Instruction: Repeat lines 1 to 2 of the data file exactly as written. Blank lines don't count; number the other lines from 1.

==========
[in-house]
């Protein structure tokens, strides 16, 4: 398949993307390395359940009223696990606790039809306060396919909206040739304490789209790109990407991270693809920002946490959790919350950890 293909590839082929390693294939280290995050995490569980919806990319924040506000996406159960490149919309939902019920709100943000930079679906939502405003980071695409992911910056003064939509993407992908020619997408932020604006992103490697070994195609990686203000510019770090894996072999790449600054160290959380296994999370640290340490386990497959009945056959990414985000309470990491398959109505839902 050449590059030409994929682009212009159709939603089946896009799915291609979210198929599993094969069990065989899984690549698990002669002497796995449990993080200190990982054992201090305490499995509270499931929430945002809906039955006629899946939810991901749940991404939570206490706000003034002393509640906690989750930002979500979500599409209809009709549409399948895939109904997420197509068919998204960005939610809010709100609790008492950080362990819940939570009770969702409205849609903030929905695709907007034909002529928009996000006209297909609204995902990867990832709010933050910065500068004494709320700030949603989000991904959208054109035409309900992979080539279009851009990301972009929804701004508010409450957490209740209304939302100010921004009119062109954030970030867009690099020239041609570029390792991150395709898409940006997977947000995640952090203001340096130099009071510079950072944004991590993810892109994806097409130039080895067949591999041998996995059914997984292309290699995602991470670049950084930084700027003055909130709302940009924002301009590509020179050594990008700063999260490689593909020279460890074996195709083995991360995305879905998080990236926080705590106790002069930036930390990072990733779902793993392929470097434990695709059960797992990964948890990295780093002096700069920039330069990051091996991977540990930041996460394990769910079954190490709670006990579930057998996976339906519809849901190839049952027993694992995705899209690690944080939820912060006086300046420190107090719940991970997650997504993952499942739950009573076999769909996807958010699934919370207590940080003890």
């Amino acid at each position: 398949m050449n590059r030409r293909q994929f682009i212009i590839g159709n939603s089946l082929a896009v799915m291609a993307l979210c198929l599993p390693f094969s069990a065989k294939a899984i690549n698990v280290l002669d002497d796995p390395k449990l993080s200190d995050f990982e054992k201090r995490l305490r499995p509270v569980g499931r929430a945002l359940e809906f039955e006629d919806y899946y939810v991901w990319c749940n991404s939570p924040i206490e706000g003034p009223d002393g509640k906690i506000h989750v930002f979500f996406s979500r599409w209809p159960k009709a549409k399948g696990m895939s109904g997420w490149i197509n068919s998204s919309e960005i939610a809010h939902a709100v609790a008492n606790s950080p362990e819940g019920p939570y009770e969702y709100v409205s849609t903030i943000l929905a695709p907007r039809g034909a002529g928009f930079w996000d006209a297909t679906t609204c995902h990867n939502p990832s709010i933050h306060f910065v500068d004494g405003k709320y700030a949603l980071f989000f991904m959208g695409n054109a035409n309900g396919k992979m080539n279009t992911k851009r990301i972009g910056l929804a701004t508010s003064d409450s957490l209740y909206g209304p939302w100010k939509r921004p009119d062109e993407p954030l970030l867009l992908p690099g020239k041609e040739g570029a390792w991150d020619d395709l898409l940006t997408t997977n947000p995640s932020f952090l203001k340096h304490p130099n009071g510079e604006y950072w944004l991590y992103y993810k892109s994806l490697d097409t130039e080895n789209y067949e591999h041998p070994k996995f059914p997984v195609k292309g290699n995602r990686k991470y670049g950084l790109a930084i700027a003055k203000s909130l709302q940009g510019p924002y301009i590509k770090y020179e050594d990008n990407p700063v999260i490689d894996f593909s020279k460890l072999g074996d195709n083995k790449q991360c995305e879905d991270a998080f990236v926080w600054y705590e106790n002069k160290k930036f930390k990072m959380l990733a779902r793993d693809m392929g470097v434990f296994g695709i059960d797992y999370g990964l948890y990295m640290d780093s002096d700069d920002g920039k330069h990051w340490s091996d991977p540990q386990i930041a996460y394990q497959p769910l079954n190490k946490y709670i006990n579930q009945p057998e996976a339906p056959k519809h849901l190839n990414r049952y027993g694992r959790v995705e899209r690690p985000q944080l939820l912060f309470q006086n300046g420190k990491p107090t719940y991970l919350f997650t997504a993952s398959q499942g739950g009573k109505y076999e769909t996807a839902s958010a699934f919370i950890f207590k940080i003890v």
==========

[in-house]
């Protein structure tokens, strides 16, 4: 398949993307390395359940009223696990606790039809306060396919909206040739304490789209790109990407991270693809920002946490959790919350950890 293909590839082929390693294939280290995050995490569980919806990319924040506000996406159960490149919309939902019920709100943000930079679906939502405003980071695409992911910056003064939509993407992908020619997408932020604006992103490697070994195609990686203000510019770090894996072999790449600054160290959380296994999370640290340490386990497959009945056959990414985000309470990491398959109505839902 050449590059030409994929682009212009159709939603089946896009799915291609979210198929599993094969069990065989899984690549698990002669002497796995449990993080200190990982054992201090305490499995509270499931929430945002809906039955006629899946939810991901749940991404939570206490706000003034002393509640906690989750930002979500979500599409209809009709549409399948895939109904997420197509068919998204960005939610809010709100609790008492950080362990819940939570009770969702409205849609903030929905695709907007034909002529928009996000006209297909609204995902990867990832709010933050910065500068004494709320700030949603989000991904959208054109035409309900992979080539279009851009990301972009929804701004508010409450957490209740209304939302100010921004009119062109954030970030867009690099020239041609570029390792991150395709898409940006997977947000995640952090203001340096130099009071510079950072944004991590993810892109994806097409130039080895067949591999041998996995059914997984292309290699995602991470670049950084930084700027003055909130709302940009924002301009590509020179050594990008700063999260490689593909020279460890074996195709083995991360995305879905998080990236926080705590106790002069930036930390990072990733779902793993392929470097434990695709059960797992990964948890990295780093002096700069920039330069990051091996991977540990930041996460394990769910079954190490709670006990579930057998996976339906519809849901190839049952027993694992995705899209690690944080939820912060006086300046420190107090719940991970997650997504993952499942739950009573076999769909996807958010699934919370207590940080003890």